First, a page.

How drinking cocktails can be good for your health

Jul 30 2016, 1:55 am

Cocktails are great for many reasons: they’re fun, boozy, and often fantastically fruity, but would you ever call them healthy? It’s unlikely. However, could you be persuaded to change your mind if you knew they contained herbs or superfoods?

We chatted with Vanessa Bourget of Exile Bistro about this idea as well her latest summer sippers, which include the vibrant-coloured Root Sour — a bourbon/turmeric infusion with cold-pressed yam juice that not only refreshes the palate but also has anti-oxidant and anti-inflammatory effects.

Where do you pull your inspiration from when creating your cocktails?

While studying holistic nutrition and healthy living back in 2009, I was bartending and thought it would be a great idea to make cocktails from ingredients that are better for you than the traditional white sugar syrup and pop mixes. I saw the potential of herbs and superfoods but I had a hard time taking them as supplements, so since most of us like a drink or two, it made sense to inject the good stuff in our social habit of alcohol consumption. The actual combination of flavours came from good old trial and error.

Photo courtesy Exile Bistro

Photo courtesy Exile Bistro

Does your quest to create plant-forward food stuffs effect your cocktail recipes?

Absolutely. Plants are my main passion and area of interest; I strongly feel that the whole world needs to take a more plant-forward approach, to both benefit their health, the health of the planet, and animal welfare. So this definitely permeates through both the food and beverage programs at Exile Bistro.

The traditional egg white just gets a little boring if that is all that is used to create texture and frothiness in a cocktail. Nothing wrong with it, but there is a farther reach and excitement when you discover that some starchy vegetable juices or certain infusions and tinctures also naturally give a drink body, froth, and creaminess. And amazing colours! (Think beet juice red, turmeric yellow, blue-green-algae emerald, ginger gold!)

Do you think there is such a thing as a “healthy cocktail?”

I won’t say drinking alcohol is healthy ever, but it can serve as a vessel to carry good things through the body in small amounts. Think of herbal medicinal tinctures. That’s why I love adding extracts and bitters to cocktails, not only does it give them a rounder or edgier taste, they can also provide some great digestive and circulatory support depending on which one you use.

For me, a healthy cocktail is one that will make you ingest a health-promoting substance that you wouldn’t normally ingest if it wasn’t for this cocktail.

Would you be more likely to take a shot of blue-green-algae everyday or order a frothy algae, gin-based cocktail sweetened with a bit of maple? Or would you be more likely to make yourself chaga mushroom tea instead of coffee in the morning or order a chaga sour in the evening made with a strong dual-extraction of the mushroom and infused whisky? People will continue to love drinking so may as well give the body some recovery and nourishing substances at the same time. One should still not have too many.

Photo courtesy Exile Bistro

Photo courtesy Exile Bistro

Many of your summer cocktails feature detox/anti-inflammatory ingredients, why is that?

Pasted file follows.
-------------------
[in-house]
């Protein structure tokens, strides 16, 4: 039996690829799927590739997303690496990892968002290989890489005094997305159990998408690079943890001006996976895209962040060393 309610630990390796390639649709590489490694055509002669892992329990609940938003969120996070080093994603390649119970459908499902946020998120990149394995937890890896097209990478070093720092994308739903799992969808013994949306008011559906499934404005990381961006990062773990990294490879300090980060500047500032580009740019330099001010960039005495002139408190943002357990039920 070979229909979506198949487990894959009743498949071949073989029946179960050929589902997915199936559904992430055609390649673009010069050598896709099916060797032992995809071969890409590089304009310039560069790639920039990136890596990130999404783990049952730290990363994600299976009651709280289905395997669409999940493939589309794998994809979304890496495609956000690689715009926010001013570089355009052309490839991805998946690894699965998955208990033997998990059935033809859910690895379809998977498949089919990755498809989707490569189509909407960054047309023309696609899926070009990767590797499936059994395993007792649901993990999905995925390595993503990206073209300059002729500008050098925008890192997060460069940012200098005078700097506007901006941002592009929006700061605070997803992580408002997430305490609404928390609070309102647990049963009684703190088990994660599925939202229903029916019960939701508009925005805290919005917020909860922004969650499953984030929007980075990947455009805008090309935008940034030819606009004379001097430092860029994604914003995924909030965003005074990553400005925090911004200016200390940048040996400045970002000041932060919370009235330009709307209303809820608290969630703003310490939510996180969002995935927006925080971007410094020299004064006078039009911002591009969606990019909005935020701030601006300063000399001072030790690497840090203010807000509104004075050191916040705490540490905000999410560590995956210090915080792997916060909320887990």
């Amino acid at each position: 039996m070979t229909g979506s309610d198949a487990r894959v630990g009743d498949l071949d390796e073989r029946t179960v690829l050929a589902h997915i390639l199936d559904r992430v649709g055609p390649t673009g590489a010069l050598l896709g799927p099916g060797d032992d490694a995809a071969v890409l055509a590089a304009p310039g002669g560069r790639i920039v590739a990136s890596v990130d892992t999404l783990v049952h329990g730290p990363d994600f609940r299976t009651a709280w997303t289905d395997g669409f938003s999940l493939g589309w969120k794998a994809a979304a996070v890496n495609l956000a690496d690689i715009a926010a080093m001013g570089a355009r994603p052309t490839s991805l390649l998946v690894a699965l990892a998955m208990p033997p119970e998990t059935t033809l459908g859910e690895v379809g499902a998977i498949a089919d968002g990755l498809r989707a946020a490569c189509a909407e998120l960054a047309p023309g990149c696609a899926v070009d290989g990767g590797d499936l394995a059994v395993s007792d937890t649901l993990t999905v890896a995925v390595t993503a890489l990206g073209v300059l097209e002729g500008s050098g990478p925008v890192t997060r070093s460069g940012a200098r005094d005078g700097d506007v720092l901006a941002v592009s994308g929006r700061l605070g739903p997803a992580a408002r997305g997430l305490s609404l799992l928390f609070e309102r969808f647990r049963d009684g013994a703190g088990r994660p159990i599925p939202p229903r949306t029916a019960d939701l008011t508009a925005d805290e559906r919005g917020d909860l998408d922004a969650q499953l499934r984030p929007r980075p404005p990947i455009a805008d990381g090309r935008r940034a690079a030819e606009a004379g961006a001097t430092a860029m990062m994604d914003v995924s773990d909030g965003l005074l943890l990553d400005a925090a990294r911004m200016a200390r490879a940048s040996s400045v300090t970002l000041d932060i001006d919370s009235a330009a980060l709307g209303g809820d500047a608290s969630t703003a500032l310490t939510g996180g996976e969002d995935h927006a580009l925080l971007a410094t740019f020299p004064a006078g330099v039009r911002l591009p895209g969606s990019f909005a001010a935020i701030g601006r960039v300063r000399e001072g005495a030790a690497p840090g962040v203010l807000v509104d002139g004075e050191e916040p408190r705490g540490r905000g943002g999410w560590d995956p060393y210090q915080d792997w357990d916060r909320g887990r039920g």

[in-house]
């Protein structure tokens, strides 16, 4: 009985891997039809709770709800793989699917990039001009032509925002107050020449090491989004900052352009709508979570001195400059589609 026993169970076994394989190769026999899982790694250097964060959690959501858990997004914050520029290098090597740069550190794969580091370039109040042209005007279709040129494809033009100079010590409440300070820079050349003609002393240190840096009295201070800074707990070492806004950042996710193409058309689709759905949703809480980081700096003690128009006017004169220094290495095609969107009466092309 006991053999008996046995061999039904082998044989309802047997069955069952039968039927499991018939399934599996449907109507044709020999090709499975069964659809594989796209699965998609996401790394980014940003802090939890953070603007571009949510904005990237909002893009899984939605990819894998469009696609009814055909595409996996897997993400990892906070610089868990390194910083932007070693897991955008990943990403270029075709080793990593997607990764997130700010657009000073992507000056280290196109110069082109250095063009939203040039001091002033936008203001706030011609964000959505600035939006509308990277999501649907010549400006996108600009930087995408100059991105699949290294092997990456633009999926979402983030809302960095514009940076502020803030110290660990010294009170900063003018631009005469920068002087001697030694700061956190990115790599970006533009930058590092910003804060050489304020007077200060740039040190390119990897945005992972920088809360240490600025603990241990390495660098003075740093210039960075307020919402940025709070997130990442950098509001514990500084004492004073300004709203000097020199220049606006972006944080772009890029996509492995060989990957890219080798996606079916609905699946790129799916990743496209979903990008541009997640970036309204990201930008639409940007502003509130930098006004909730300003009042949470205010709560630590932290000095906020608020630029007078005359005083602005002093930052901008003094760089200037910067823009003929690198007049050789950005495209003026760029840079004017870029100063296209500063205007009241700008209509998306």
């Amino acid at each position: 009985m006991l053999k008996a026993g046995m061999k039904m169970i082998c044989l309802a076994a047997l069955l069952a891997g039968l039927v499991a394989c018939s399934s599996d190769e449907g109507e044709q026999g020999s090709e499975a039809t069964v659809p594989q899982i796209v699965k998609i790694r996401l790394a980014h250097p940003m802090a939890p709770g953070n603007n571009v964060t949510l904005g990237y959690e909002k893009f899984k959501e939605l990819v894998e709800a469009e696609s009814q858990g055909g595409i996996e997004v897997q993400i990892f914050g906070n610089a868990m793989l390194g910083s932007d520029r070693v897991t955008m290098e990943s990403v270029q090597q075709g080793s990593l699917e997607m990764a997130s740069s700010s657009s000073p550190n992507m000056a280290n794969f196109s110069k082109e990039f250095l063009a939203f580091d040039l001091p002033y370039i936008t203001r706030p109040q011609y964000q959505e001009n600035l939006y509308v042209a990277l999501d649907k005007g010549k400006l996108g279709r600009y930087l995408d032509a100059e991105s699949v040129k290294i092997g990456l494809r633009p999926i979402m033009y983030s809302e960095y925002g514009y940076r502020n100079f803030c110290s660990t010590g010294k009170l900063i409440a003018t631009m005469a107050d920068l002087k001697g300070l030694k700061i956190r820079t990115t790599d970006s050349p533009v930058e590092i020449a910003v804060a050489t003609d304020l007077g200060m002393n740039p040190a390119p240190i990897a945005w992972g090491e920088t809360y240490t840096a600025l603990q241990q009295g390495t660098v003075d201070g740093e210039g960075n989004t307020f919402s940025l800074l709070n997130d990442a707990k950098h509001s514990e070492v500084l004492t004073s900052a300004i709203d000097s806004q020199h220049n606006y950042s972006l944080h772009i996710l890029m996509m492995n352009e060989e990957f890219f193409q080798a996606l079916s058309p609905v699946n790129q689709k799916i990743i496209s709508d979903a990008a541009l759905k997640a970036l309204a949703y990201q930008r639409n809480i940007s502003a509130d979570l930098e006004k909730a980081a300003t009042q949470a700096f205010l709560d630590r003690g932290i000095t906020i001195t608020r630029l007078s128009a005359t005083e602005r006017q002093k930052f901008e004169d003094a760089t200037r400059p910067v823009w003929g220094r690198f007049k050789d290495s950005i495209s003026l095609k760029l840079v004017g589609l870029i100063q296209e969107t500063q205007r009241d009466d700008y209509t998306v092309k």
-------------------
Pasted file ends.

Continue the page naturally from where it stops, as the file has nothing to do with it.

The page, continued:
Most people tend to be more physically active in the spring-summer months–it’s a great time to make things move and decongest the system. Summer is the perfect time to cleanse, cool, and reset the body to be a more efficient, well oiled machine. In contrast, fall-winter is best for building, nourishing, and warming the body. These trends do overlap slightly and your lifestyle tendencies may depend on your individual composition and preferences, but it’s a good general rule, and most people naturally tune in to this. So you can expect some grounding wholesome cocktails in the fall.

It seems to me that your cocktails are more than just drinks that taste good, they also make you feel good. Would you agree with this?

Yes! By giving your body extra nutrients, phytochemicals (plant compounds), and natural wholesome sweeteners (maple, birch syrup, raw honey, evaporated cane vs white sugar), you are helping your system process the alcohol by not having to over-tax your body for essential nutrients that are necessary for all other normal metabolic functions.

If it takes vitamins to process alcohol, and if these aren’t ingested at the time of drinking, or replaced later in a well-balanced whole foods meal, they will likely be taken from inside the body, driven away from the tasks they were meant to perform in assisting daily functions. This is how micro-deficiencies and full-blown deficiencies can be created and make you feel more tired and also contribute to a worse hangover the next day from a lack of nutrients. So yes, the cocktails at Exile Bistro have more nutrients and can make you feel better than conventional drinks.

Photo courtesy Exile Bistro

Photo courtesy Exile Bistro

Out of your summer sippers, what would you say is the most popular creation is?

Right now the best seller is the Ginger Margarita. Simple, refreshing, and delicious. The perfect combination of gold tequila, house-made cold pressed ginger root juice and ginger syrup, fresh lime, and a salty-sweet ginger salt rim. It really is the perfect summer drink and offers anti-inflammation and improved digestion from the ginger root. A total crowd pleaser, if you like ginger of course.

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Jess FlemingJess Fleming

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